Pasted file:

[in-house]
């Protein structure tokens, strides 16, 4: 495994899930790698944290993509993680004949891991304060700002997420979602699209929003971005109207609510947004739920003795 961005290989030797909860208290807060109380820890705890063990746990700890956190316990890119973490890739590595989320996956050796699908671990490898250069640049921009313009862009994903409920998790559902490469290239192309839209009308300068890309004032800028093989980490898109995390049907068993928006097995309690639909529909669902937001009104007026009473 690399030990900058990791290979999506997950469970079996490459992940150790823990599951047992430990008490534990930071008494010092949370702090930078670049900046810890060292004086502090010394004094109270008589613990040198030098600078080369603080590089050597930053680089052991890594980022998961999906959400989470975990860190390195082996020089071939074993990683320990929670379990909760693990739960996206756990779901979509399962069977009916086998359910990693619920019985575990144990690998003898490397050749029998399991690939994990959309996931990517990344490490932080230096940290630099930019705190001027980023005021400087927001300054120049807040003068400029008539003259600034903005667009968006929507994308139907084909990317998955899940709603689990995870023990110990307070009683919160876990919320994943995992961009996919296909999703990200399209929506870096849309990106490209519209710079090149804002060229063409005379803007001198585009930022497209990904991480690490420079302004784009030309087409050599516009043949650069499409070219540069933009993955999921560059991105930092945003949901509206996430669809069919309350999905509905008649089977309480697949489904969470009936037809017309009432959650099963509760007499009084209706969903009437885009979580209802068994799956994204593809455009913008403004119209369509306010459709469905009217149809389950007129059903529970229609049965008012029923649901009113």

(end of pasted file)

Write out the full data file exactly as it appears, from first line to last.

[in-house]
């Protein structure tokens, strides 16, 4: 495994899930790698944290993509993680004949891991304060700002997420979602699209929003971005109207609510947004739920003795 961005290989030797909860208290807060109380820890705890063990746990700890956190316990890119973490890739590595989320996956050796699908671990490898250069640049921009313009862009994903409920998790559902490469290239192309839209009308300068890309004032800028093989980490898109995390049907068993928006097995309690639909529909669902937001009104007026009473 690399030990900058990791290979999506997950469970079996490459992940150790823990599951047992430990008490534990930071008494010092949370702090930078670049900046810890060292004086502090010394004094109270008589613990040198030098600078080369603080590089050597930053680089052991890594980022998961999906959400989470975990860190390195082996020089071939074993990683320990929670379990909760693990739960996206756990779901979509399962069977009916086998359910990693619920019985575990144990690998003898490397050749029998399991690939994990959309996931990517990344490490932080230096940290630099930019705190001027980023005021400087927001300054120049807040003068400029008539003259600034903005667009968006929507994308139907084909990317998955899940709603689990995870023990110990307070009683919160876990919320994943995992961009996919296909999703990200399209929506870096849309990106490209519209710079090149804002060229063409005379803007001198585009930022497209990904991480690490420079302004784009030309087409050599516009043949650069499409070219540069933009993955999921560059991105930092945003949901509206996430669809069919309350999905509905008649089977309480697949489904969470009936037809017309009432959650099963509760007499009084209706969903009437885009979580209802068994799956994204593809455009913008403004119209369509306010459709469905009217149809389950007129059903529970229609049965008012029923649901009113």